I agree with the other ladies here - just be honest and tell her that you certainly don't mind doing her a favor in a pinch, but doing it on a regular basis would be too disruptive to your schedule. Why do you feel obligated - yes, she may do the same for you, but would you ask her do watch your child on a regular basis like she is asking you to do? I'm guessing no! I just told a friend of mine that I could no longer watch her daughter one day a week - had offered to do this because of a financial issue but began questioning my decision when she began really inconveniencing me by showing up late (making me late to kid activities or having no choice but to take her kid along with me). The whole situation was beginning to stress me out, so I told her she would have to make other arrangements because it was becoming too difficult for me to make plans, get the kids to nap, and have some sorely needed quiet time (had been doing this during kid nap time). Also, her child tried hard to get my attention (I think she was used to this at home), and I told her mom that I was having trouble focusing on her daughter at the expense of my own kids, who need/deserve my attention and energy on what is supposed to be our "off day" (they are in day care 3 days a week. I didn't feel guilty at all - I figured if she were really a friend she would understand, and so far, things are fine between us, as far as I can tell! Say something before you begin resenting her - now, that will do nothing for your relationship!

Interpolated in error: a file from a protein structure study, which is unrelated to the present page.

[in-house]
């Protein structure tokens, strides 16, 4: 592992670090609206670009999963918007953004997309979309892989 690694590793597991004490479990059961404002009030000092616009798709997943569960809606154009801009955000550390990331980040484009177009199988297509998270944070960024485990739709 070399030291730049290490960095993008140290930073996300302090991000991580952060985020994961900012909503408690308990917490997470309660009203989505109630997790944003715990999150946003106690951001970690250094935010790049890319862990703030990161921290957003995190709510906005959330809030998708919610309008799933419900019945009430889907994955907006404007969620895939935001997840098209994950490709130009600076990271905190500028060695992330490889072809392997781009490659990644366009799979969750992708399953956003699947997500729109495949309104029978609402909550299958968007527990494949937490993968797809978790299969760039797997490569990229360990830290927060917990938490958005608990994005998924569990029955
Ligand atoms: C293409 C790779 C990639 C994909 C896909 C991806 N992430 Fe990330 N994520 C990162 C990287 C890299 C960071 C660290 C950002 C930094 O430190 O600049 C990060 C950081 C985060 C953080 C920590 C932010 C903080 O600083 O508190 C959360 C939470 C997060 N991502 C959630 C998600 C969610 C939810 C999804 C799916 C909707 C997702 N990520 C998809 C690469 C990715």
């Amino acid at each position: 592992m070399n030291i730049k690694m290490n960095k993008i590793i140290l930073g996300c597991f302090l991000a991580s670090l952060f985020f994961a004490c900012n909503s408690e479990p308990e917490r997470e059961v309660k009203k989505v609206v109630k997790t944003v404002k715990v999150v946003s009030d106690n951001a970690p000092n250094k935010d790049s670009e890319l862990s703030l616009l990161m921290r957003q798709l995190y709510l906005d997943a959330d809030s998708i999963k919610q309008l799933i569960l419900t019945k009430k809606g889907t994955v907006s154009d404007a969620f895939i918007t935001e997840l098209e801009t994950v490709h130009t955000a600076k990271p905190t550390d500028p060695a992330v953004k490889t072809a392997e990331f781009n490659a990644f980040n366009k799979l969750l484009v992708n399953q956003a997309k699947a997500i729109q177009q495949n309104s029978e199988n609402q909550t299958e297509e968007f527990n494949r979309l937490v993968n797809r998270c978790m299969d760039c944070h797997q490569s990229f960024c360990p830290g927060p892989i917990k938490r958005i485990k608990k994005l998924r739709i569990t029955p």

answers from Birmingham on